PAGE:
Noble Failure Is A Step Towards Ultimate Success

Noble Failure Is A Step Towards Ultimate Success

Over the last few weeks, I’ve been thinking about a Woodrow Wilson quote.

“I would rather temporarily fail with a cause that will ultimately succeed than to temporarily succeed with a cause that will ultimately fail.”

At first, I thought, of course, everyone wants to succeed in the end if it means paying your dues in the beginning. Then it began to occupy my mind a little longer.

Visiting The Sites Of Woodrow Wilson

A few years ago I visited Woodrow Wilson’s Presidential Library and Birthplace. It was interesting to walk the streets of Staunton and experience the Scots-Irish, progressive presidents life. The tour discussed a lot about his families influence. His father served as a Confederate Chaplain and helped form the Presbyterian Church in the United States which would later split.

A year later I would visit the Alexandria Waterfront along the Potomac River where the Alexandria Shipbuilding Company would build sub-chasers for World War I near Jones Point. I had the privilege of visiting the World War I National Memorial in Kansas City several times when I lived there four years ago. All these places give just a glimpse into the life of Former President Woodrow Wilson.

Influences and Experiences

My reflection of these sites, attempts to give a perspective of what Wilson might have experienced to say those words about temporary failure and eventual success. Wilson’s father was a Presbyterian minister along with his grandfather. At the age of 9, he moved to Augusta, Georgia where he experienced the Civil War. He would spend his time between Georgia and summers in Virginia.

He married Ellen Axson Wilson, a Savannah, Georgia Minister’s daughter. Another place I have visited recently. During his tenure as president, the 19th amendment was passed, the Internal Revenue System was created, and he reinstated the State of the Union.

Woodrow Wilson’s Failing Health

What is not well know about Wilson is his health was hidden. Not that this has not happened before with American presidents, but Wilson was a bit fragile than most realize. Wilson would suffer a stroke while in the White House. The stroke occurred while seeking support for the Treaty of Versailles and America’s. He would disappear from most public life after that. Insiders revealed in their journals about how his presidency limped along for the last 18 months.

I believe when I learned about Wilson’s childhood that brought even more attention to temporary failures. Wilson could not read for the first ten years of his life. Some thought he might have had a learning disability. Even so he would still go to Princeton, John Hopkins, Governor of New Jersey and become the President of the United States.

Overcoming Obstacles at Princeton and In Politics

Failure for Wilson was only a stepping stone to success. While he would appear successful, he also faced opposition in his academic career. At Princeton his health was a topic of discussion where he suffered from probably minor strokes and run-ins with Former President Grover Clevland, who was a trustee and Andrew West, who was the Dean of Grad Students. Wilsons’ behavior was described as impatient and intolerant. Some believed this lead to some errors in judgment.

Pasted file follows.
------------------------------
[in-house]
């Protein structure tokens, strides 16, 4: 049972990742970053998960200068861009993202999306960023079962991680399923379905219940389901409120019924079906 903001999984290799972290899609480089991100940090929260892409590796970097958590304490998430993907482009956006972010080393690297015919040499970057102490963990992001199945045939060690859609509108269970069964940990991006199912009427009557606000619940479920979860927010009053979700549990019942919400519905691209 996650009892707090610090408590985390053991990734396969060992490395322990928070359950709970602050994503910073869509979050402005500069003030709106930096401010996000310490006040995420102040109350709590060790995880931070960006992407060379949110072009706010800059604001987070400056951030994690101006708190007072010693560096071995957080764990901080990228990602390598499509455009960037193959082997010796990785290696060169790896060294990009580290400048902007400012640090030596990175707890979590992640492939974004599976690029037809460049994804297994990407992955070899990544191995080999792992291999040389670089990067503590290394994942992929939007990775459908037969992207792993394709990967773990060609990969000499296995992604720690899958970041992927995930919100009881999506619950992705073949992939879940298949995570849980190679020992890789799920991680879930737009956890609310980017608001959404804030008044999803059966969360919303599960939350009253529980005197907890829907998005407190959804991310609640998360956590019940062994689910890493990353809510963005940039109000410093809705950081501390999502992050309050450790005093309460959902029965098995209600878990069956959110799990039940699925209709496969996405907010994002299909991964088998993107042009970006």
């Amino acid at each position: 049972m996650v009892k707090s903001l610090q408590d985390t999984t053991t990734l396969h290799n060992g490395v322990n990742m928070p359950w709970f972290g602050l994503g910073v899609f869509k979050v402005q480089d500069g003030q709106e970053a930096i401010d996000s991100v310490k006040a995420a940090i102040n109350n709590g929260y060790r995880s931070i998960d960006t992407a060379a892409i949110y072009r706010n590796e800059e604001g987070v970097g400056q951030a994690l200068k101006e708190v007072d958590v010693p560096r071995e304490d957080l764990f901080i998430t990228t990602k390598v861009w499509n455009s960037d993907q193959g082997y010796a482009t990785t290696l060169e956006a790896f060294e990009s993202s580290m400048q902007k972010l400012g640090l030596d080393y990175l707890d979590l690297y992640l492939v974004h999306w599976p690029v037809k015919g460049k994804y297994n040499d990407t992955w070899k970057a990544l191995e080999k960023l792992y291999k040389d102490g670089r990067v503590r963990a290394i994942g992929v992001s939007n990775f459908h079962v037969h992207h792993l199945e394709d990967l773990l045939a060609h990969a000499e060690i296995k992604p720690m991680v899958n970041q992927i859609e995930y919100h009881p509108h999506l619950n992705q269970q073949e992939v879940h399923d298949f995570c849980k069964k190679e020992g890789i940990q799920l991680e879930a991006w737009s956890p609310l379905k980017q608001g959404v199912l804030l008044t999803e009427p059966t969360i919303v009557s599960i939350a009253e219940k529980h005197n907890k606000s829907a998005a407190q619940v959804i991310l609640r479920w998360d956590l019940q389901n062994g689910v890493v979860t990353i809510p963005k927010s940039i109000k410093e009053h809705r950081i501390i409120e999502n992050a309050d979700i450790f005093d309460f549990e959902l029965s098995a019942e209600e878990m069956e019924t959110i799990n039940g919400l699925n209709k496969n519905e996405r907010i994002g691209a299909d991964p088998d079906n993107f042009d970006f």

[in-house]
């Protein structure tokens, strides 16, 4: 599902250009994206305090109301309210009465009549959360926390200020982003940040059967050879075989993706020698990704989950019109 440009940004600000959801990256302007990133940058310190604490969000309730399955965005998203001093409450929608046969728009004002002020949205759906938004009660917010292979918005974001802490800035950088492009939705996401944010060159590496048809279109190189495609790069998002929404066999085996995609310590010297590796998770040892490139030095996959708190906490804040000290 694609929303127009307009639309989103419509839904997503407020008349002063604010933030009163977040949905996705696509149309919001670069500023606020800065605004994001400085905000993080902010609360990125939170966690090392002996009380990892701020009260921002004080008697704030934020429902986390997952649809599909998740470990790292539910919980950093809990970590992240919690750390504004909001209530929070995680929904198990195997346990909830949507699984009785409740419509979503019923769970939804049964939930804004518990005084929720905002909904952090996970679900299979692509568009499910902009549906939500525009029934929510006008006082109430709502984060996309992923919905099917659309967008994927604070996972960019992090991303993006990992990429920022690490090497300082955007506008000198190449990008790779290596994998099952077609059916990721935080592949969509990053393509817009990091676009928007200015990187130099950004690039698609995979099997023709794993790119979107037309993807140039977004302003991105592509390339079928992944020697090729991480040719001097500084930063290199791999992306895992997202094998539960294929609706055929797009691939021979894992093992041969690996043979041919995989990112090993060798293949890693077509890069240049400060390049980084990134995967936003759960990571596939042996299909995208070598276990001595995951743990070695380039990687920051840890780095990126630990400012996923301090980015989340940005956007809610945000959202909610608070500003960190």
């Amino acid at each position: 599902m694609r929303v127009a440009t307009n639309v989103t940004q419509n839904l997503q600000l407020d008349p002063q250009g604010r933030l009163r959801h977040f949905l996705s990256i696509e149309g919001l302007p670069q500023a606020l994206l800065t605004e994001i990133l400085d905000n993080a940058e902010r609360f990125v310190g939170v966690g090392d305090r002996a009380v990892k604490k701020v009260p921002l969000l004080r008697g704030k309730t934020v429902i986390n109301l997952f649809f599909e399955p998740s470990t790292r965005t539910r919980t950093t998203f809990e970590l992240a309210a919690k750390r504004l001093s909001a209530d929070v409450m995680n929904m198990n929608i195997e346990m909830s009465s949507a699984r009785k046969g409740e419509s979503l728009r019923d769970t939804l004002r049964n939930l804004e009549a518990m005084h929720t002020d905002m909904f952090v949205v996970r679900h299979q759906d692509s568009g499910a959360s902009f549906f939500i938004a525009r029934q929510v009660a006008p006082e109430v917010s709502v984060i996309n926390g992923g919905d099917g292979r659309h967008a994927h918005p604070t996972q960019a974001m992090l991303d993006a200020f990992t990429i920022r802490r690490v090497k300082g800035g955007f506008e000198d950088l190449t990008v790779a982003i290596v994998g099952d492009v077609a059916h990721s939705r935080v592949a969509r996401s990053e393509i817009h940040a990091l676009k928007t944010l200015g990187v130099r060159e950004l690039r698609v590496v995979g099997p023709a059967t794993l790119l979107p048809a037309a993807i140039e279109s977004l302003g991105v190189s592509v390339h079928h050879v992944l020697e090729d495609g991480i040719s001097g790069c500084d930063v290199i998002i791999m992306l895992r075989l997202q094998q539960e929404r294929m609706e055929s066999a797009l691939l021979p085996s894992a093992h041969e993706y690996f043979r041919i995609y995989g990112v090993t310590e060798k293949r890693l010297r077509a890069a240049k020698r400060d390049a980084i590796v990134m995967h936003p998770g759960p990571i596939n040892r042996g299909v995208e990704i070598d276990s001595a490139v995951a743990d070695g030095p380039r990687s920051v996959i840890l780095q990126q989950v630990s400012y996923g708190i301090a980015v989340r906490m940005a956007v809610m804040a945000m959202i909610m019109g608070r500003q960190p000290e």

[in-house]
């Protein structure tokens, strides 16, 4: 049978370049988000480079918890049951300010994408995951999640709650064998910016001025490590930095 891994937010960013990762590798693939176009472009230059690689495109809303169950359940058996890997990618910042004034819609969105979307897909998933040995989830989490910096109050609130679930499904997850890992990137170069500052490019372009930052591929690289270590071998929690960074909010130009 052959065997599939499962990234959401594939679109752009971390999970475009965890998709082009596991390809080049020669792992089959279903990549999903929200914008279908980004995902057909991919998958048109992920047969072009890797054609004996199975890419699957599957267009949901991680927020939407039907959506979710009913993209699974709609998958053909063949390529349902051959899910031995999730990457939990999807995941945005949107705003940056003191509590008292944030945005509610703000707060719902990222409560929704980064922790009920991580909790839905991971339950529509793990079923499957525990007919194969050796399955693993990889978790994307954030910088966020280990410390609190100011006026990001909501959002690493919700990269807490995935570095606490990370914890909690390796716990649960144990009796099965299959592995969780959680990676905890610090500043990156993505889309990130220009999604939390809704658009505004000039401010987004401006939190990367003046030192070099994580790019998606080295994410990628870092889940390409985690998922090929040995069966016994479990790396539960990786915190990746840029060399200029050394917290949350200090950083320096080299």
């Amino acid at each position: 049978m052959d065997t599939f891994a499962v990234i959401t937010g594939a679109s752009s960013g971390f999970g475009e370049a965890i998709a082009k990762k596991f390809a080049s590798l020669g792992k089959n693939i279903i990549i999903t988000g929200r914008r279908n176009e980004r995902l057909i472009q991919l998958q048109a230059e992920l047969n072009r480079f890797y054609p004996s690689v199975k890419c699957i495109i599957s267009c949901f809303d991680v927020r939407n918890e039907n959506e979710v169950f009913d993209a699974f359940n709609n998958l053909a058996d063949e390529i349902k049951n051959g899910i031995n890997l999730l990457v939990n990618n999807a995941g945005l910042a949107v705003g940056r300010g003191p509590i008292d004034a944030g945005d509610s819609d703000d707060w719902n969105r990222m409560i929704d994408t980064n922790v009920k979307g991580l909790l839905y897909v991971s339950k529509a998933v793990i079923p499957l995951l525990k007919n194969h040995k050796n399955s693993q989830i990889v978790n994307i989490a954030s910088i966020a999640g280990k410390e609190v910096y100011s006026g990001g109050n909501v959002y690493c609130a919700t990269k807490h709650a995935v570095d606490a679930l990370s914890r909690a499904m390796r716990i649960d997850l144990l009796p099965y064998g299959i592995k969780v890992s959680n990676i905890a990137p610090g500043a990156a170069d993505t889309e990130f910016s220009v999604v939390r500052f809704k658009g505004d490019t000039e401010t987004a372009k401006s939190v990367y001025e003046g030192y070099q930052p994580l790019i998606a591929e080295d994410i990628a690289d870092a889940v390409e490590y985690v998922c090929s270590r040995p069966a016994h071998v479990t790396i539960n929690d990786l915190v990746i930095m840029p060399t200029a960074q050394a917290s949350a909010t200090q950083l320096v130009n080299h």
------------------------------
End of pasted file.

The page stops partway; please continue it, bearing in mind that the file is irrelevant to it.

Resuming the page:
During the Democratics National Convention Wilson was opposed. It would take over forty ballots before he would become the candidate for the Democratic Party. Some even say the split Republican Party over Taft and Roosevelt helped him win the White House.

Even after the loss of his wife in 1914 he suffered six months of depression. Shortly after he meet Edith Bolling Galt and fell in love quickly. Even though she denied his first request and his political advisors petitioned him to hold off, they eventually got engaged and married three months later.

Success Requires Purpose and Persistence.

While I never found the source to his words about temporarily failing for a cause that will ultimately succeed. Looking back at his life, I can develop a greater appreciation for what he may have meant.

You should never give up because failure is not fatal unless you quite. Grit and perseverance alone are not enough but combining those qualities with a noble cause will likely see eventual success.

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  • I got an email back from the Woodrow Wilson Presidential Library. Mrs. Elizabeth Shortt, the Head Archivist, states that the quote is from a talk Woodrow Wilson delivered to New York State Democratic Leaders in Syracuse on September 12, 1912. I attempted a Google search but couldn’t come up with the speech, just some extracts. It can be found in The Papers of Woodrow Wilson published by Princeton University in Volume 25, p. 143-146 according to Mrs. Shortt.

  • Hi Kirby,
    That’s a good quote to remember. It highlights for me the importance of discernment and having an eye on the potential consequences of the decisions we make today.

    I learned some new things about Wilson. Thanks for sharing. There are some good life lessons to be learned from the experiences of past Presidents.